MEDIA: Familiarity breeds contempt for investigative journalism

The BBC’s controversial decision not to transmit an attack on British Airways and its business practices has particular piquancy for readers of this column. Just three magic words: Sir Tim Bell.

The BBC’s controversial decision not to transmit an attack on British

Airways and its business practices has particular piquancy for readers

of this column. Just three magic words: Sir Tim Bell.



As public relations adviser to BA and, until recently, the top echelon

of the BBC, he is surely the only winner in this sorry tale of wasted

licence fee-payer’s money and, perhaps, censorship.



His effectiveness as a fixer has been illuminated by the indignant tone

of articles in the Observer and the Guardian. This episode is a victory

for aggressive PR, and will rebound badly for the BBC, which seems to

have been less than robust.



But the investigative film, withheld from Newsnight, comes from a

particular source. Freelance Martyn Gregory is an experienced ex-BBC

journalist and expert critic of Bntish Airways and its business

practices. He is a troublesome thorn in the side of BA, and relishes the

label of ‘that despicable man’ pinned on him by Bell.



The friction between Virgin and British Airways has given him rich

material for a stream of investigative films for both ITV and the BBC,

and a book (reissued in paperback this month). These include a first

Newsnight film in 1994 on the alleged dirty tricks campaign run by the

world’s biggest airline and the bizarre treatment meted out to a

passenger, John Gorman, who swallowed glass while imbibing an in-flight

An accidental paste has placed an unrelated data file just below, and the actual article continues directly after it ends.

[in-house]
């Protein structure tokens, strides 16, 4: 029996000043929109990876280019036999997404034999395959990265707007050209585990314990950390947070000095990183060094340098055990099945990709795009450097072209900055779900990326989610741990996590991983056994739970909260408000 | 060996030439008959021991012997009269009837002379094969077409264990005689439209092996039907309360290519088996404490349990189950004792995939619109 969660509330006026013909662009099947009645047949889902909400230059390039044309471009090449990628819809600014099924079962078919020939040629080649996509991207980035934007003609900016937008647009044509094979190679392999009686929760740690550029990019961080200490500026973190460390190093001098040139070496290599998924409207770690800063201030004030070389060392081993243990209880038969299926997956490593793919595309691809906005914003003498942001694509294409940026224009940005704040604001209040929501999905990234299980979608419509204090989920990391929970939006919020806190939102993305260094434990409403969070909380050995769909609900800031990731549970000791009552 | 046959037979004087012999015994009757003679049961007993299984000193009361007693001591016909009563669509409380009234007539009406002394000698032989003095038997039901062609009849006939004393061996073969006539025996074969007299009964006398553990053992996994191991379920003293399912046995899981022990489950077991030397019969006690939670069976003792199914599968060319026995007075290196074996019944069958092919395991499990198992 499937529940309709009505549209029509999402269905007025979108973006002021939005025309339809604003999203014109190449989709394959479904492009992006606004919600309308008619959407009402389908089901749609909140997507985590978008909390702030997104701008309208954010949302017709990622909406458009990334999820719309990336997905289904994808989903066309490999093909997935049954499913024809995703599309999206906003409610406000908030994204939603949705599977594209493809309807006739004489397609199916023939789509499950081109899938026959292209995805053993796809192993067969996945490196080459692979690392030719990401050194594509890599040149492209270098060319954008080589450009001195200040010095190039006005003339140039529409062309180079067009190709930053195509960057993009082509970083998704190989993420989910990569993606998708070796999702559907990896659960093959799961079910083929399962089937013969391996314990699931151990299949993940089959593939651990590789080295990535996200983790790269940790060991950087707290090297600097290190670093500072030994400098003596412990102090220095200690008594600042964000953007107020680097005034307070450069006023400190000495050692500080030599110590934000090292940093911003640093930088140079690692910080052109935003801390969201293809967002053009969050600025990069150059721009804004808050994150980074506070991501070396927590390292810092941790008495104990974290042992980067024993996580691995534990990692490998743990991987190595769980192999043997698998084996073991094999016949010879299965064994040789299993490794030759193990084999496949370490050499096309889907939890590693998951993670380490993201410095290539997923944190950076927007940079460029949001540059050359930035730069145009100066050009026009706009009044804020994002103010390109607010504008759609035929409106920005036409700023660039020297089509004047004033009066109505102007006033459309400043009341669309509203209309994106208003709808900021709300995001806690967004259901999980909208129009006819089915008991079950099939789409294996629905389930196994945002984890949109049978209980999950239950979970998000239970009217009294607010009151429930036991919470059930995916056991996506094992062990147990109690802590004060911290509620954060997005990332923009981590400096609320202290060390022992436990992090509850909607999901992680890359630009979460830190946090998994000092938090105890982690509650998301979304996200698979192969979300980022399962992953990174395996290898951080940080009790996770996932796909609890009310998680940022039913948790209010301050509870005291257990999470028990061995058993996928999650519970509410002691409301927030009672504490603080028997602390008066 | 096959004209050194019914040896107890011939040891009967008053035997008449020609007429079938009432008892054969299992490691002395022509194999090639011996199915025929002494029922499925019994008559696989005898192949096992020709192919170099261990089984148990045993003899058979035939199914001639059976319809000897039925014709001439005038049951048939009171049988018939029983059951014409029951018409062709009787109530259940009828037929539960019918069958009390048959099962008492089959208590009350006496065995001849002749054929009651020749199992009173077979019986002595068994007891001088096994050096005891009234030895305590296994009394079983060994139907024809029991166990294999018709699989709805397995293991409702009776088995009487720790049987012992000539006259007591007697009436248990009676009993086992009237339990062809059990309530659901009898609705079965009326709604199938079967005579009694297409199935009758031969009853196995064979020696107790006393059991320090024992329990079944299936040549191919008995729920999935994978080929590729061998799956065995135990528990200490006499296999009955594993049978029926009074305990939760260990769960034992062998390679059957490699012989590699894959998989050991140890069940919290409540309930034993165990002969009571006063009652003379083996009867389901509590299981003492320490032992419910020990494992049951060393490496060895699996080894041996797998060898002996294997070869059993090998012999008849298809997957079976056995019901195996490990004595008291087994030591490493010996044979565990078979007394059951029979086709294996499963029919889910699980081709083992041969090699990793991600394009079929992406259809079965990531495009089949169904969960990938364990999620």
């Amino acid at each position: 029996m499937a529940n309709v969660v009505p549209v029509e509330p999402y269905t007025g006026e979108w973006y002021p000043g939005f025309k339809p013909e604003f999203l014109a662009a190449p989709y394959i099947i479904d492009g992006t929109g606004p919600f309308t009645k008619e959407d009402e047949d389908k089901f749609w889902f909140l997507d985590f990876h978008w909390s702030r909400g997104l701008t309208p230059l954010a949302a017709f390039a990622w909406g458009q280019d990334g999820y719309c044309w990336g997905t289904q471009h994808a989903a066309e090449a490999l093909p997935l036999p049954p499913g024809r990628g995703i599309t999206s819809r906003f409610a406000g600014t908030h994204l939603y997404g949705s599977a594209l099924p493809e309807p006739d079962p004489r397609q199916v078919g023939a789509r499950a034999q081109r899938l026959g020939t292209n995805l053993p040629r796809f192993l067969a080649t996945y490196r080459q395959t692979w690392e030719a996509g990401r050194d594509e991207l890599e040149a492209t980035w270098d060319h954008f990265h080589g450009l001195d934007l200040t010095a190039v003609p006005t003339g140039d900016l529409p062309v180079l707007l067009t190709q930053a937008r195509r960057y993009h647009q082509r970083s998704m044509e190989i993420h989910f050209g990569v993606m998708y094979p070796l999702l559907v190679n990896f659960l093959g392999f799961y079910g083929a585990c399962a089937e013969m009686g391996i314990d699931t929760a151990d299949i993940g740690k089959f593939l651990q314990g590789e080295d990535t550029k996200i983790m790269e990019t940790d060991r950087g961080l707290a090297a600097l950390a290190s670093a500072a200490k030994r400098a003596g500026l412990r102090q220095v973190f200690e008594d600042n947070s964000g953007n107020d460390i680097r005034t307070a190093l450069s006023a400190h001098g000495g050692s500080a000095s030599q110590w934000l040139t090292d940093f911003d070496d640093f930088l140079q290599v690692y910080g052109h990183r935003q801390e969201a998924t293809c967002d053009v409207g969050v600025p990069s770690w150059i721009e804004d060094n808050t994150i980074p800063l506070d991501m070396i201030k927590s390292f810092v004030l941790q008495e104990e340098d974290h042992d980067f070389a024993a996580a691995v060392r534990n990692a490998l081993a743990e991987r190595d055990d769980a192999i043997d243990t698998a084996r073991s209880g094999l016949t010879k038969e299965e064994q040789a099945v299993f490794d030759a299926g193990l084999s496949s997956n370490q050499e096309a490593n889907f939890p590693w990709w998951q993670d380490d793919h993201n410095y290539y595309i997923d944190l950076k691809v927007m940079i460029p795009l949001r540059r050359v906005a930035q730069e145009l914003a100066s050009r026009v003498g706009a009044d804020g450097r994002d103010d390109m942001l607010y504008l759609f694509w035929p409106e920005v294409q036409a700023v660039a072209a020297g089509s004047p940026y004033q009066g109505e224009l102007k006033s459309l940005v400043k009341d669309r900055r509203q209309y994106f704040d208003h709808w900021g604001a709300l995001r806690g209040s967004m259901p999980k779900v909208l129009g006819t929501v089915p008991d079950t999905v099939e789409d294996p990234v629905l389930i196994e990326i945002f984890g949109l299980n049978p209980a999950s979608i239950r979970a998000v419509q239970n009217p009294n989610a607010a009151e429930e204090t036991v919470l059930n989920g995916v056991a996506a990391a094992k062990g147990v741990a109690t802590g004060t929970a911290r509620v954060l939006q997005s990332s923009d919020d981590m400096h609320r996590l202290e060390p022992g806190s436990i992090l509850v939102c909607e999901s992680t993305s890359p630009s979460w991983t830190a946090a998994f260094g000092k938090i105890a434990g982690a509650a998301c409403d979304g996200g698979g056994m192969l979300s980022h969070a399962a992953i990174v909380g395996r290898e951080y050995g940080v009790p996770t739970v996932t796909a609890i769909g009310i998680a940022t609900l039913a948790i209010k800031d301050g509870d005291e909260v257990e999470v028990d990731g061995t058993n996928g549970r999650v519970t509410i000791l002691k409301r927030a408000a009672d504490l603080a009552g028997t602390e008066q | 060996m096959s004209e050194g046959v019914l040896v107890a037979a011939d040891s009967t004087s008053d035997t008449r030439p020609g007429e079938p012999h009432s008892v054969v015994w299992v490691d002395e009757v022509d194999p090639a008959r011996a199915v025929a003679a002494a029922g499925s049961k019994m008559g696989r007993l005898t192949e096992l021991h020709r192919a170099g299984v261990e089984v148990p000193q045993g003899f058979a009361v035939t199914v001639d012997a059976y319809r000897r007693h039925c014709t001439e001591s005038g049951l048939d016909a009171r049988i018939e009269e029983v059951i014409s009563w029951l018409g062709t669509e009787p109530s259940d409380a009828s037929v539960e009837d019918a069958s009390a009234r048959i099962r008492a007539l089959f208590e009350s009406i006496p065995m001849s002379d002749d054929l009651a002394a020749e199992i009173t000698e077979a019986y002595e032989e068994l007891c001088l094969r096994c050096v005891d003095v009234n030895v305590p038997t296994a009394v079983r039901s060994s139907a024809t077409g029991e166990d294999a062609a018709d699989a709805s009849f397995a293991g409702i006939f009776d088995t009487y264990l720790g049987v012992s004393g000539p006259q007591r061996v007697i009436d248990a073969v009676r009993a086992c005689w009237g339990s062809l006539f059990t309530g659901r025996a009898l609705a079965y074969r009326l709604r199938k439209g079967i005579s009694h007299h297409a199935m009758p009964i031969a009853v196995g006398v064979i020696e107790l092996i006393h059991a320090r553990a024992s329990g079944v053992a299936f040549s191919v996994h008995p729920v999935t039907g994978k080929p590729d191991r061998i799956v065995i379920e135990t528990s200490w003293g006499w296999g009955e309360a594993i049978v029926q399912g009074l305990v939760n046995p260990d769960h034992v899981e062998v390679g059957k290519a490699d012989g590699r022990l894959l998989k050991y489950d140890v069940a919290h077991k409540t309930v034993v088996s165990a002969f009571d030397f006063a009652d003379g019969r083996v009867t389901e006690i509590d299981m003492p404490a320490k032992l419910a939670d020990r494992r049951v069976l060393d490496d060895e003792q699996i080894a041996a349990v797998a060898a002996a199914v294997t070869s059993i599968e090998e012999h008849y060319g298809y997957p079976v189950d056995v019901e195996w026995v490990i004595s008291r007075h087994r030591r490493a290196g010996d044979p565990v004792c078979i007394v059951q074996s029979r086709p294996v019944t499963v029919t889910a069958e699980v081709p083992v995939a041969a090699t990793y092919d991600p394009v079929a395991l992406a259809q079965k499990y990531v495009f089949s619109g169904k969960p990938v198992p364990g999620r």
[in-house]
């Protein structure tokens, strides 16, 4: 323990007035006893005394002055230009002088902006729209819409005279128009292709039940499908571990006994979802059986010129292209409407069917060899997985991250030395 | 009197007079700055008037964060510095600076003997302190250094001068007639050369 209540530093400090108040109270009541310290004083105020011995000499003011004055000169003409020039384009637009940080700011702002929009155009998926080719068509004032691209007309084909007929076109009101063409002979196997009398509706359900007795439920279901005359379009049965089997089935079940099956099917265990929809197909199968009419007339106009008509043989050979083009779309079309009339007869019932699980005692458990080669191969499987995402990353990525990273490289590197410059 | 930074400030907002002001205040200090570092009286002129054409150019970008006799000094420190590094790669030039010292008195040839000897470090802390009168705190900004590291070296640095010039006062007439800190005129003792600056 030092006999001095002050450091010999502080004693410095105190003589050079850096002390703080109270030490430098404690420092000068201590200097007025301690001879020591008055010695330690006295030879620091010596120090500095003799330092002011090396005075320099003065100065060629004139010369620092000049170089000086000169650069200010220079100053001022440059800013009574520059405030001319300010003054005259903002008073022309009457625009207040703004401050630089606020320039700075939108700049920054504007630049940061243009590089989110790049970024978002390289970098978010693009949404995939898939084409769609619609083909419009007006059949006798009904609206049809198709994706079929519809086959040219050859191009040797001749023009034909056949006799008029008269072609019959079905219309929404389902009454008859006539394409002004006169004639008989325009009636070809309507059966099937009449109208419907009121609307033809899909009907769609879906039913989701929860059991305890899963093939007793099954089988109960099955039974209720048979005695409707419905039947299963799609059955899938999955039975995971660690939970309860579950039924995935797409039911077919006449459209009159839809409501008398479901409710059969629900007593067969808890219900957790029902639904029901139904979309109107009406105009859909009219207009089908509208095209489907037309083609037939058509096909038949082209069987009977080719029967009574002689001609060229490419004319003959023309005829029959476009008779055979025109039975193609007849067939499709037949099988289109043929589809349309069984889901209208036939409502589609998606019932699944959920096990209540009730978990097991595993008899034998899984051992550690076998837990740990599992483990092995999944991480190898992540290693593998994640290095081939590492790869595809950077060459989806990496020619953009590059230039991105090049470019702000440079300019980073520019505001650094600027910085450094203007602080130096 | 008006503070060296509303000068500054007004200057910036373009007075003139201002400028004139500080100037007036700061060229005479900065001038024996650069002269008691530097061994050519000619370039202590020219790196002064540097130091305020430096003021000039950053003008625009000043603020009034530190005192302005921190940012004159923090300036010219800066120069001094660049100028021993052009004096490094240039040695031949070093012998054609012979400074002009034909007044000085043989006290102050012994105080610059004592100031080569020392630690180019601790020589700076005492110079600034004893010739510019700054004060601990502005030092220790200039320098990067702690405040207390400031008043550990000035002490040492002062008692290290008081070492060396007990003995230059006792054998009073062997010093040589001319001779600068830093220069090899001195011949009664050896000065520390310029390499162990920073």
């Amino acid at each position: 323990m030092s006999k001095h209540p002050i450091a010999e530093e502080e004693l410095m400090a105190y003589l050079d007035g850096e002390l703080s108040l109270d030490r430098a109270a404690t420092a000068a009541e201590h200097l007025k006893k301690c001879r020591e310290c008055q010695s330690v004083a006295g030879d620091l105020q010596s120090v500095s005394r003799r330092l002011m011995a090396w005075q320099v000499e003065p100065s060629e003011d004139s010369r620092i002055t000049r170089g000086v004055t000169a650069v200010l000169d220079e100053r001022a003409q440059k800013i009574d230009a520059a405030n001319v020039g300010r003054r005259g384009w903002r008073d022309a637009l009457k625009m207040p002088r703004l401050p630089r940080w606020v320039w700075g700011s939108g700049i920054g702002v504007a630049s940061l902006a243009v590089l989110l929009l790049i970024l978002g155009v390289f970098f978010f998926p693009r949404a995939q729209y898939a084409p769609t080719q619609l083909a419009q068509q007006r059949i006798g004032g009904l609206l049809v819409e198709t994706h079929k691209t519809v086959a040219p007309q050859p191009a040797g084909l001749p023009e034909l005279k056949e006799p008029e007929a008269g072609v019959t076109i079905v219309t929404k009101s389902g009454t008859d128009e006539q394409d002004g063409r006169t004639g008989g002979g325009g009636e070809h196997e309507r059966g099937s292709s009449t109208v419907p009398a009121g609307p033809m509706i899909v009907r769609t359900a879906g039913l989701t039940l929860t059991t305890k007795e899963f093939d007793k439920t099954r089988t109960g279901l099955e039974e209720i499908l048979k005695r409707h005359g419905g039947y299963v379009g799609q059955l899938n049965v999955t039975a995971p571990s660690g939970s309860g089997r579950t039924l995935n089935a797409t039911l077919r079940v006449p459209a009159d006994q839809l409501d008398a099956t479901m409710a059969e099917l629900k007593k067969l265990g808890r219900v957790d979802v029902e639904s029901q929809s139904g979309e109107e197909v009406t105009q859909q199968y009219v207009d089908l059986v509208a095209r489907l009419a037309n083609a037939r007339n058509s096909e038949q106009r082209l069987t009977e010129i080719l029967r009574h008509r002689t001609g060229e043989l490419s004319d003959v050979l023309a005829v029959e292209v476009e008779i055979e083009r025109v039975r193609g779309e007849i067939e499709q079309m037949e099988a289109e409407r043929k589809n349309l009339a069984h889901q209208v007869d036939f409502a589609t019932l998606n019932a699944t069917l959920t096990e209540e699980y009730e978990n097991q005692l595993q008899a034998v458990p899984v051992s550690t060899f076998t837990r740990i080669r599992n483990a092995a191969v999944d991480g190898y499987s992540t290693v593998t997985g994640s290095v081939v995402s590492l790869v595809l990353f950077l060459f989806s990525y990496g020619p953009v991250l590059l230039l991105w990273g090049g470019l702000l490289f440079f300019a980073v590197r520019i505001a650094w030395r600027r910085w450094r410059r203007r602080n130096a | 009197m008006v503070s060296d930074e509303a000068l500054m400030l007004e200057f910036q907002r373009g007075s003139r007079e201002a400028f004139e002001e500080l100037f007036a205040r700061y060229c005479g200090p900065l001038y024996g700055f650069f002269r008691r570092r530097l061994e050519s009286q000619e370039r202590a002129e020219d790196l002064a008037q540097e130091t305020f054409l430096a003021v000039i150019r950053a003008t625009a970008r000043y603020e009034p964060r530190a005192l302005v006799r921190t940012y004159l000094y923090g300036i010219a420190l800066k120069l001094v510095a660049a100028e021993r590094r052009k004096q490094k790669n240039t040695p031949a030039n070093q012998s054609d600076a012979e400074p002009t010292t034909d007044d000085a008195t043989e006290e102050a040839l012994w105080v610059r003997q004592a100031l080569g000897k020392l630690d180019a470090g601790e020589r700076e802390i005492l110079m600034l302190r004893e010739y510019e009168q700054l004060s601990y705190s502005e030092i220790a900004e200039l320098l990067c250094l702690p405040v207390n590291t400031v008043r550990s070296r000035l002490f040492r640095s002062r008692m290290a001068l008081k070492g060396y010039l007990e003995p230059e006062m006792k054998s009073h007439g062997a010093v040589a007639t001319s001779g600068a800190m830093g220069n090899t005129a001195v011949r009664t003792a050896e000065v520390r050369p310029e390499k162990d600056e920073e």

drink. It is a follow-up to this which has been pulled.



Strangest of all is the Corporation’s decision to take outside expert

legal opinion without involving the journalist in that basic question:

what needs to be done to change or improve the material to ensure

airtime.



There have been mutterings about the impact an alleged friendship beween

John Birt, director general of the BBC, and Robert Ayling, chief

executive of British Airways could have had. This is a red herring. The

real problem is that Birt has been the all-powerful head of BBC

joumalism for ten years. Executives in the News and Current Affairs

directorate seem unhealthily cemented in their posts, fearful of taking

risks. The mission to explain can all too easily become the mission to

manage.



I don’t think this incident spells the end of investigative journalism

on the BBC - this week’s Panorama on Dunblane was splendid. But it has

always been a fraught practice: one arm of a quintessentially

establishment body investigating another.



More worrying is the fact that Gregory was pulled off a second Newsnight

film on the proposed mega-merger of British Airways and American

Airlines. We’re talking ticket prices here. He should rush round to

Channel 4. And the BBC should re-establish its credentials by setting a

trusted staffer on the story.



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